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Breaking News: Health Advisory for Contra Costa County

Last updated: November 10, 2018, 12:38 pm

The Bay Area Air Quality Management District reports that parts of our county have unhealthy air due to smoke. Please follow the following tips to protect yourself and your loved ones. Everyone, especially children, should reduce outdoor activity. Active children and adults, and people with respiratory disease such as asthma, should avoid prolonged outdoor activity. Masks are not a substitute for staying indoors. Masks such as the N-95 are not effective for untrained users and may be dangerous for people with lung or heart conditions. N-95 masks may be helpful for people who must work outdoors if properly fitted. Employees should work with their employers for direction on when/how to use N-95 masks. Seek medical attention if you experience symptoms like repeated coughing, difficulty breathing, wheezing, chest tightness, palpitations, nausea, fatigue or lightheadedness. Visit cchealth.org for smoke tips and airnow.gov for air quality in your area

Facts about Lead Poisoning in Contra Costa County


More than 800 children with elevated blood lead levels have been identified in Contra Costa. Most of these children have been identified in the last eleven years because of routine screening.

  • 475 children had lead levels between 10 - 14 µg/dL.
    161 children had lead levels between 15 - 19 µg/dL.
    158 children had lead levels between 20 - 44 µg/dL.
    6 children had lead levels of 45 µg/dL or higher.
  • About 46% of the children are from the Richmond/San Pablo area.
    Another 26% of the children are from the Pittsburg/Antioch area.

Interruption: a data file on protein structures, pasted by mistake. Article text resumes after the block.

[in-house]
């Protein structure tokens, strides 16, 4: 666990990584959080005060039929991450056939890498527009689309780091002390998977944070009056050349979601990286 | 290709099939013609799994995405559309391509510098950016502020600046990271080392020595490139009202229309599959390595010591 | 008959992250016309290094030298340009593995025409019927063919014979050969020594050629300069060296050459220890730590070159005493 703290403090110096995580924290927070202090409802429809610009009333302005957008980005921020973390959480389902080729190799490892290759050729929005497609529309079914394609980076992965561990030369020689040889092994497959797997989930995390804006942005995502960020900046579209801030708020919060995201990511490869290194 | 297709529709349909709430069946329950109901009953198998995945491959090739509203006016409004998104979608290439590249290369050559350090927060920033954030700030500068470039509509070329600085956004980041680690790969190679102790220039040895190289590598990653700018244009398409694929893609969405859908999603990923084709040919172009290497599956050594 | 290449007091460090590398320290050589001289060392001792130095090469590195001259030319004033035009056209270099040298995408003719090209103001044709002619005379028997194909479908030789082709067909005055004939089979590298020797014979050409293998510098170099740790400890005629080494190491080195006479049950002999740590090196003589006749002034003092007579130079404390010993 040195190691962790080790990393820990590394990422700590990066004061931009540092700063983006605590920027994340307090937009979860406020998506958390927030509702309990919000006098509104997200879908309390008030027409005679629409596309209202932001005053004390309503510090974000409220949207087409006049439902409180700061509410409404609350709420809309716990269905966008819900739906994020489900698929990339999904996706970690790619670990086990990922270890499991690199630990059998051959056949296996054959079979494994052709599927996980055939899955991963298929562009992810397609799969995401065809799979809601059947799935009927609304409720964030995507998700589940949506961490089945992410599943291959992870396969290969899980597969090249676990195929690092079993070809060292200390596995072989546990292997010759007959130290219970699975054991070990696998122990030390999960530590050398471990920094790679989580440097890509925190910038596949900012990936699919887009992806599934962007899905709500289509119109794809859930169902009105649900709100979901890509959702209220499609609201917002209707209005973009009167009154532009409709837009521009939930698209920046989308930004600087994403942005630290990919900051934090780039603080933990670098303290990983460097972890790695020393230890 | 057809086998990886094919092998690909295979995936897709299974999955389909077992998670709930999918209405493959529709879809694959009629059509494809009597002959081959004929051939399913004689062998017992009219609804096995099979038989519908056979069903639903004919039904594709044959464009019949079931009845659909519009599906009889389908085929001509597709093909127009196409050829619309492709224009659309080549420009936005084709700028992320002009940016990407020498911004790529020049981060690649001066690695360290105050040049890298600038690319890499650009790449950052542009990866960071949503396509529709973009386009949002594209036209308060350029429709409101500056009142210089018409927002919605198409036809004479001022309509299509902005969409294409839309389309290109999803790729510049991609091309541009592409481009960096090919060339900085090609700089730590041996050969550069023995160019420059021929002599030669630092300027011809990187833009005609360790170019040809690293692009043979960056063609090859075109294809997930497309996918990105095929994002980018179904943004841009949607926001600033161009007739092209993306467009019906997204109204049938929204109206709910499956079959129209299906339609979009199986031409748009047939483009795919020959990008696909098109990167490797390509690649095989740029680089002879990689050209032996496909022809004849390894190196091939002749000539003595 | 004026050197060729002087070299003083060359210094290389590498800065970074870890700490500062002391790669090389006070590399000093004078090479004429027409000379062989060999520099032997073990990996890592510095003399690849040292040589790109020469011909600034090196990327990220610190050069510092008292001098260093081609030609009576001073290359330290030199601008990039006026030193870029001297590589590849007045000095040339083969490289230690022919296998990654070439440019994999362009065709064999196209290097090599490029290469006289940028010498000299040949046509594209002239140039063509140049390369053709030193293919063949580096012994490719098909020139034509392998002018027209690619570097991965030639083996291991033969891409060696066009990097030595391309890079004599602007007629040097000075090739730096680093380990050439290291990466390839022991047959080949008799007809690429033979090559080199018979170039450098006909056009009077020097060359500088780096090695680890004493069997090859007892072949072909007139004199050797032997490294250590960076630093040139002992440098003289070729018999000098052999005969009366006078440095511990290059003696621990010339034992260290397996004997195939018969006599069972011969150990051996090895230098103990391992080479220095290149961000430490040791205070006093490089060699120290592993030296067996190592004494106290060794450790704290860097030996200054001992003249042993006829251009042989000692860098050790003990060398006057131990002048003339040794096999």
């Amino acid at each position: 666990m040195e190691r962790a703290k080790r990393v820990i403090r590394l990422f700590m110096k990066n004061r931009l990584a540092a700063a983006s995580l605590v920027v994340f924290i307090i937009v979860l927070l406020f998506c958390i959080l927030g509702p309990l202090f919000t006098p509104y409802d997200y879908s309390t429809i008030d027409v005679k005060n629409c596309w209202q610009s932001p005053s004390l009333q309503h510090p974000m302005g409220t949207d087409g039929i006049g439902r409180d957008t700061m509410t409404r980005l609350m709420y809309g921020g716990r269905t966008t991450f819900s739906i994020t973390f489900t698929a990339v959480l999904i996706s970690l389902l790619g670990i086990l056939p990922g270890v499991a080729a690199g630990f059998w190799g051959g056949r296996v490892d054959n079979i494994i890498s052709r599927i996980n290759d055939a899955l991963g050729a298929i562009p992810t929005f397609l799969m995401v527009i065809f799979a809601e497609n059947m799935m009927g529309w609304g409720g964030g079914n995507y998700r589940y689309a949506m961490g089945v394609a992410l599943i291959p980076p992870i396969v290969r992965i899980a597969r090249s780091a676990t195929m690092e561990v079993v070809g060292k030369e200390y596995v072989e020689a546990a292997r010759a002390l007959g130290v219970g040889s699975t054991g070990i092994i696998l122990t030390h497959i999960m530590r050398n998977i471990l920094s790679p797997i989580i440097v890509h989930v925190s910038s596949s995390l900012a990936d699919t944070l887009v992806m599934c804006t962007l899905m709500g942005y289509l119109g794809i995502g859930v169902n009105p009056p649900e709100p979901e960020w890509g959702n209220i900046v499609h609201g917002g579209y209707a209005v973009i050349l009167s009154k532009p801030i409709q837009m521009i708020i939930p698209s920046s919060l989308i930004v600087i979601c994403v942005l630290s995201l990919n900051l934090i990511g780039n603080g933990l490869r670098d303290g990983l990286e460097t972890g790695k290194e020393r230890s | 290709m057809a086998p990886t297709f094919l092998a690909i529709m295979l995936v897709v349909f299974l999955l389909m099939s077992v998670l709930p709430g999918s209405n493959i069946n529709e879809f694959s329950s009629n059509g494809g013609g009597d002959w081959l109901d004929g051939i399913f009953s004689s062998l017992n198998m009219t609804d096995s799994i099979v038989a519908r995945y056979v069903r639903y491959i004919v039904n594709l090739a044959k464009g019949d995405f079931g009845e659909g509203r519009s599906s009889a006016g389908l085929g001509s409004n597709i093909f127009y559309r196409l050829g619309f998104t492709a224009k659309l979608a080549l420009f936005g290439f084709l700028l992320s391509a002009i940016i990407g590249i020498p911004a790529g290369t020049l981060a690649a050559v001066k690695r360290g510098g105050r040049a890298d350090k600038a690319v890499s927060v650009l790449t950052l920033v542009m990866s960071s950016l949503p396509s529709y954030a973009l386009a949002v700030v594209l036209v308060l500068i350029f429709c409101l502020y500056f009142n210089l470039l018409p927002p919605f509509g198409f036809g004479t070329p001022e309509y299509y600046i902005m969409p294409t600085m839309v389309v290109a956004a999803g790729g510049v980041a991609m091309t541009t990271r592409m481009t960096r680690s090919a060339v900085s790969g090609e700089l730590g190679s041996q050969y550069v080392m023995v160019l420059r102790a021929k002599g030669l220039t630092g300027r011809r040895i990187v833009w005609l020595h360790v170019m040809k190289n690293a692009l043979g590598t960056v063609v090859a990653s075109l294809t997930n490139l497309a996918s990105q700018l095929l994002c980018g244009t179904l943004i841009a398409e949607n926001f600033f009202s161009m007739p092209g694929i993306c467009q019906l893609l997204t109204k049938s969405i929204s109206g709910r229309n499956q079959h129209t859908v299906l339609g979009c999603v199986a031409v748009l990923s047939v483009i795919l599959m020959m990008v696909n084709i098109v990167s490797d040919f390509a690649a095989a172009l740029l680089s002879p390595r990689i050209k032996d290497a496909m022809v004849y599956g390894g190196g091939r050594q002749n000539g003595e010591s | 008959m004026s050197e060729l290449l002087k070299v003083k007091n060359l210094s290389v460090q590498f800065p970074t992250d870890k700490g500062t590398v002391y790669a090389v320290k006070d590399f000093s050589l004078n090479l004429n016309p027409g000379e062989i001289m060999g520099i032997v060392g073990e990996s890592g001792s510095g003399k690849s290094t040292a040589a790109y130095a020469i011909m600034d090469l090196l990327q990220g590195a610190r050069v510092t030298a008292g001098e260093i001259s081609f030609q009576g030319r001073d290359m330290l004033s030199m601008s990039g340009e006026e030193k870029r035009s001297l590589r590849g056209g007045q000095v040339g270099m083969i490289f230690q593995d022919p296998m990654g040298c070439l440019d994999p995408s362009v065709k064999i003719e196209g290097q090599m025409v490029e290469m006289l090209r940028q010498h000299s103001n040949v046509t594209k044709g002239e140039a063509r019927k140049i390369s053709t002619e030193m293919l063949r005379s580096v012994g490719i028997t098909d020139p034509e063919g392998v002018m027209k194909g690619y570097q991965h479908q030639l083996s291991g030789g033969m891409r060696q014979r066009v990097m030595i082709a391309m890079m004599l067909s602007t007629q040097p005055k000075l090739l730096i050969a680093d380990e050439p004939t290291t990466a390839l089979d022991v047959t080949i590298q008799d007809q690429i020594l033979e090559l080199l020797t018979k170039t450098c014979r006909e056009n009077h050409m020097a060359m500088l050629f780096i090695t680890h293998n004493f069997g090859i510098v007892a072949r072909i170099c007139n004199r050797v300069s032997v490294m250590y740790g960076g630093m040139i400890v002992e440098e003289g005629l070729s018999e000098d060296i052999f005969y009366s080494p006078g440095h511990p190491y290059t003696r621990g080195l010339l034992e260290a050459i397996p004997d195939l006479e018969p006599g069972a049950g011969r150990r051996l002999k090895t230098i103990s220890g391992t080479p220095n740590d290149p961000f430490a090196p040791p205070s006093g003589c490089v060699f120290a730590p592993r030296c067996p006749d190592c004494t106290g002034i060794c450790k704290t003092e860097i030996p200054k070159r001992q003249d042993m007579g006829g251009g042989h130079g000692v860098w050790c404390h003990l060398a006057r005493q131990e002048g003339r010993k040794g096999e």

10% are from the Concord area.
    The rest live throughout the County, in areas as diverse as El Cerrito, Crockett, Brentwood, and San Ramon.

More than 63% of lead-poisoned children in Contra Costa have been under the age of 3 years. Most are one- and two-year olds.

Many sources of lead poisoning have been identified in Contra Costa, including:

  • Paint chips and paint dust, especially in houses built before 1950 that are in poor condition or are being remodeled or repainted
  • Contaminated soil or household dust
  • Jobs, work done at home, or recreational activities that use lead (for example: radiator repair, house painting, casting fishing sinkers, salvaging metals, soldering; and hobbies such as ceramics or target shooting)
  • Consumer products, such as imported or old dishes, pottery, or pewter
  • Home remedies, such as Azarcon, Greta, or Surma.

Many children with lead poisoning are anemic. Foods high in iron and calcium help protect children from lead poisoning.

Most children with lead poisoning do not look or act sick. Parents don't know that their child may have been exposed to lead. The only way to find out if your child has lead poisoning is by getting a blood lead test. If your child is under 6 years of age, ask your doctor to test your child for lead poisoning.

For low-to moderate-income families, the Child Health and Disability Prevention Program (CHDP) provides free medical exams including blood lead testing. Many private insurance policies also cover the cost of a blood lead test. For more information about CHDP eligibility, call 925-313-6150.

Lead poisoning is preventable. For more information, call the Contra Costa County Lead Poisoning Prevention Project at 925-313-6763.